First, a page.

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What Is an Orgasm, Anyway?

So you think you know what an orgasm is (and isn't)? Think again.
 
 
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The female orgasm: whether you have them, you want to have them, you want to give them, or all of the above – it tends to engender a great deal of application from a great many people. From screaming O-faced portraits and ads to poets waxing eloquent on the exact moment of ethereal delight, it’s official: the female orgasm is a very good thing indeed.

The word ‘orgasm’ comes from the Greek word orgasmos, signifying a certain ‘swelling’, which not only gives us an idea of what's happening to the body, but a clue as to how people feel about them. But does anyone truly understand the ways and means of the orgasm? It might seem simple on the surface, but when you get right down to it, it could be one of the most complex processes we run into.

Assigning Concrete Definitions to the Subjective and the Amorphous

So what is the actual definition of an orgasm?

From a clinical point of view, it can be defined as the series of physical changes (such as lubrication, ballooning of the upper vaginal area, flushed skin) culminating in cycles of contraction occurring within the uterus, vagina, and pelvic muscles, and followed by a flood of signals from the brain triggering euphoria and relaxation.

Psychologists tend to view it more subjectively, basing it on satisfaction, intimacy, release, and emotional factors. There are also several distinct kind of orgasms: vaginal, clitoral, anal, and even breast / nipple stimulation are the most noted. However, there are other sorts which have been reported. This makes things even more complicated in studies, as most only look at the difference between vaginal and clitoral stimulation, and not any of the other myriad ways that a woman can achieve orgasm.

The Pair-Bond Beau Monde

The evolutionary function of the female orgasm is one thing that seems to be on the minds of scientists. After all, a pleasurable orgasm for the male makes perfect sense - if it feels good, then the male is encouraged to have more sex, spreading his seed wherever he can manage it. On the other hand, there are plenty of theories out there as to why women developed the ability to orgasm.

One theory, dating all the way back to 1967 (also known as the Dark Ages), suggests that the female orgasm aids in pair-bonding (Desmond Morris, The Naked Ape), although the presumption with the most evidence is that orgasm increases fertility. There are several ways through which it manages this. One way is that the vagina reduces in size by 30%, which creates more of a vacuum, keeping semen in the vaginal canal and literally sucking it up toward the cervix.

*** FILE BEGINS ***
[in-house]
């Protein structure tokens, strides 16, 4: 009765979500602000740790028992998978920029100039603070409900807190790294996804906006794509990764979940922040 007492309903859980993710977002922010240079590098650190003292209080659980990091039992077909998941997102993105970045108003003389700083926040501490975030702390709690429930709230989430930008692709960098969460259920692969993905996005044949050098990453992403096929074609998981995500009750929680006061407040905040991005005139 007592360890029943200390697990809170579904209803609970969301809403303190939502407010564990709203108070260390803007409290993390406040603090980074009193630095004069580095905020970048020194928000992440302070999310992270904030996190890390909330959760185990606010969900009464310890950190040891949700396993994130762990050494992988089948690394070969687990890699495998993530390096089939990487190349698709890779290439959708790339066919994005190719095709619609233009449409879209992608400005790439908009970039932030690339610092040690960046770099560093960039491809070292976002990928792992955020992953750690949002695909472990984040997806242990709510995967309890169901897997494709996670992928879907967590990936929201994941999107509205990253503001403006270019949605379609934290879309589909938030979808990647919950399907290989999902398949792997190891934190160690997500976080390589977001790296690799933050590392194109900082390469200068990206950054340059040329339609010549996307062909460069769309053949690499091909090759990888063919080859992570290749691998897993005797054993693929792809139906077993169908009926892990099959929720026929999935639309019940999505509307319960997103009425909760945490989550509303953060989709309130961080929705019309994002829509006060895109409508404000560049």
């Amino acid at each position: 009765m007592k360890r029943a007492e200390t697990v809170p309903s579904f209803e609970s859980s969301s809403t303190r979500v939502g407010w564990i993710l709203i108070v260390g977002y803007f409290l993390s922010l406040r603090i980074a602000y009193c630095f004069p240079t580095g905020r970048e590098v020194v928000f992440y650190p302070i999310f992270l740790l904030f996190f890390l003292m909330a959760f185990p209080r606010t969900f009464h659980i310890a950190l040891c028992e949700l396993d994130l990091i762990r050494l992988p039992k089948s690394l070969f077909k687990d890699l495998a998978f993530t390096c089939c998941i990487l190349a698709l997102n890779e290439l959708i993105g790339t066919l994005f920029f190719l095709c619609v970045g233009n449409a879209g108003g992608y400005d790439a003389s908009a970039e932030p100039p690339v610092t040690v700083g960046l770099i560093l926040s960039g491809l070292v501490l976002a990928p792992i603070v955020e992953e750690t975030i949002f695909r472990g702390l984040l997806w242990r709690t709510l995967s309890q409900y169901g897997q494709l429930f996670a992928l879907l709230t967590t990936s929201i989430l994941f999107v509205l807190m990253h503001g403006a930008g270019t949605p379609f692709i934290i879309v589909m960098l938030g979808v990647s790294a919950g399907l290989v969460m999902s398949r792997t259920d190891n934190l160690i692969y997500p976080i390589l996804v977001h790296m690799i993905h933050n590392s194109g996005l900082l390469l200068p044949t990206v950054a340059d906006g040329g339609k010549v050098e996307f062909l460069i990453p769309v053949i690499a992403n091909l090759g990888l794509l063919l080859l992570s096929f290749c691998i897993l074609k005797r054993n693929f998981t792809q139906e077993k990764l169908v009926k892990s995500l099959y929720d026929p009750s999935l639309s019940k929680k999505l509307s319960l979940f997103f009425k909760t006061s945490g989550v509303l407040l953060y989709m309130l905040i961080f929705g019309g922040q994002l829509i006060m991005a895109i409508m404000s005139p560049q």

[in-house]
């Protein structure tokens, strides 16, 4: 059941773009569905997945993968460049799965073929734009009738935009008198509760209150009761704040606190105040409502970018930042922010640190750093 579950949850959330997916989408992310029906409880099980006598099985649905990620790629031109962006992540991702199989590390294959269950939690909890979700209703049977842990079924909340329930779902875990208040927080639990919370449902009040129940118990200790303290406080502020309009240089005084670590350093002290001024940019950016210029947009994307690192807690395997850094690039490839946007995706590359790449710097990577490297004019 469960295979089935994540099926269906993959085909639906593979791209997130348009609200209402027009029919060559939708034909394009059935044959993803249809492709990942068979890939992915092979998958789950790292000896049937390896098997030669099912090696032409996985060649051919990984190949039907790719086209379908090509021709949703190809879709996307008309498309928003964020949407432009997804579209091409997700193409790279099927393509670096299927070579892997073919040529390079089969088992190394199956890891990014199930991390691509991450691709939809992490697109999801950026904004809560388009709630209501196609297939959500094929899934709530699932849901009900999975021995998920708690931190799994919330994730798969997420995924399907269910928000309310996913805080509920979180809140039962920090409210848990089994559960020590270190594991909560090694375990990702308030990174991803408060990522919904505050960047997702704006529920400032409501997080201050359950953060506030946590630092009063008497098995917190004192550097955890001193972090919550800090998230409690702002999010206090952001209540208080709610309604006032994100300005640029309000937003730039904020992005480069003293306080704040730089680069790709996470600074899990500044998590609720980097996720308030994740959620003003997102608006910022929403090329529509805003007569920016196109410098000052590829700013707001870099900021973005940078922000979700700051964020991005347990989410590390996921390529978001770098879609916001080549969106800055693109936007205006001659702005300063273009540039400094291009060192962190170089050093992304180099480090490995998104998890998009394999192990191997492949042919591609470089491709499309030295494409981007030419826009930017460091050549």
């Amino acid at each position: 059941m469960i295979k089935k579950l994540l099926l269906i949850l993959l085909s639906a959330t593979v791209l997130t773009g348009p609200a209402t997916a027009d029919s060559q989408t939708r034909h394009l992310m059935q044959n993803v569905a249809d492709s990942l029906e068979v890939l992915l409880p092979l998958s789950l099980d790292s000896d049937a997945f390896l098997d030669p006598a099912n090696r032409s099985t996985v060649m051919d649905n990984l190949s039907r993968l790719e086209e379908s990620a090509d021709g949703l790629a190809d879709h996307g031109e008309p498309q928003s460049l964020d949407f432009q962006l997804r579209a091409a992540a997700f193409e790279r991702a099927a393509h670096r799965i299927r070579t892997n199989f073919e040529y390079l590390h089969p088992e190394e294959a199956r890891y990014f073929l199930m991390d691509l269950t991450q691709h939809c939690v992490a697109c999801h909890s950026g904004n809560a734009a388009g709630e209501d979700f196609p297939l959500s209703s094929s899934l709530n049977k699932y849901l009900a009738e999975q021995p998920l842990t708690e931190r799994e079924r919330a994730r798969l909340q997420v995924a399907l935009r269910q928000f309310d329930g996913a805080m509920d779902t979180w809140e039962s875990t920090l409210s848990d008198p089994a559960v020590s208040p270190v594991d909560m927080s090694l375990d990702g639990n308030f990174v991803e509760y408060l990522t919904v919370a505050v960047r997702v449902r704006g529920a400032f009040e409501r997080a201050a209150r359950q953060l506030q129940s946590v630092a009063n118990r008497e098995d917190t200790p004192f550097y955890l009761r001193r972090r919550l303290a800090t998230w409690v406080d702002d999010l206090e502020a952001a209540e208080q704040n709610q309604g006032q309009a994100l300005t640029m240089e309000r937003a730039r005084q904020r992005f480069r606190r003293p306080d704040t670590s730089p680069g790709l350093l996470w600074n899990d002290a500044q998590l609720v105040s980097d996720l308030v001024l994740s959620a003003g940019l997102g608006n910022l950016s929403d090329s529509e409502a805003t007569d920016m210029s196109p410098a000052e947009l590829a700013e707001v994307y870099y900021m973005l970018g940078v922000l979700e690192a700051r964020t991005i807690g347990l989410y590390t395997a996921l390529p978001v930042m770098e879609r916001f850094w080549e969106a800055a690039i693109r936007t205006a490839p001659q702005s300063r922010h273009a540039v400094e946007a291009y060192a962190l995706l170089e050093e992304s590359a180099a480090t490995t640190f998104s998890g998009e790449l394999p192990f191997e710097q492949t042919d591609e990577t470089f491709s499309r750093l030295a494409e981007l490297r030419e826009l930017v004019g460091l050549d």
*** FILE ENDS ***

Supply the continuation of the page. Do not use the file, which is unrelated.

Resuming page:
In fact, back in 1994, a Learning Channel documentary actually put a fiber-optic cable-camera inside of a woman’s vagina to see what happens during intercourse. It turns out that during orgasm, the female partner’s cervix continually dipped into the semen, helping to facilitate fertilization. It has also been found that women have an easier time while they are ovulating, which gives a bit more credence to the concept of orgasms as reproductive assistants.

Another fact which rarely bears dispute is duration – a female orgasm lasts much longer than the male counterpart. The average orgasm for a woman clocks in between 7 and 20 seconds, compared to a handful of seconds for men (which makes up for the fact that women generally report a longer time - 12 minutes - to reach orgasm than men). One study by Tim Spector of St. Thomas Hospital indicates there is a possibility that difficulty with attaining orgasm might be linked to genes - namely to get rid of men who are not good matches. Which in and of itself is a pretty fine litmus test, no? Since it takes much longer on average to make a woman orgasm, a man who would spend the time and effort to make it happen could be considered a far more desirable partner than one who just rushes for his pleasure alone. Unfortunately, they did not have much success in pinning down whether the genes affected this selection on a physical level or a psychological one.

 
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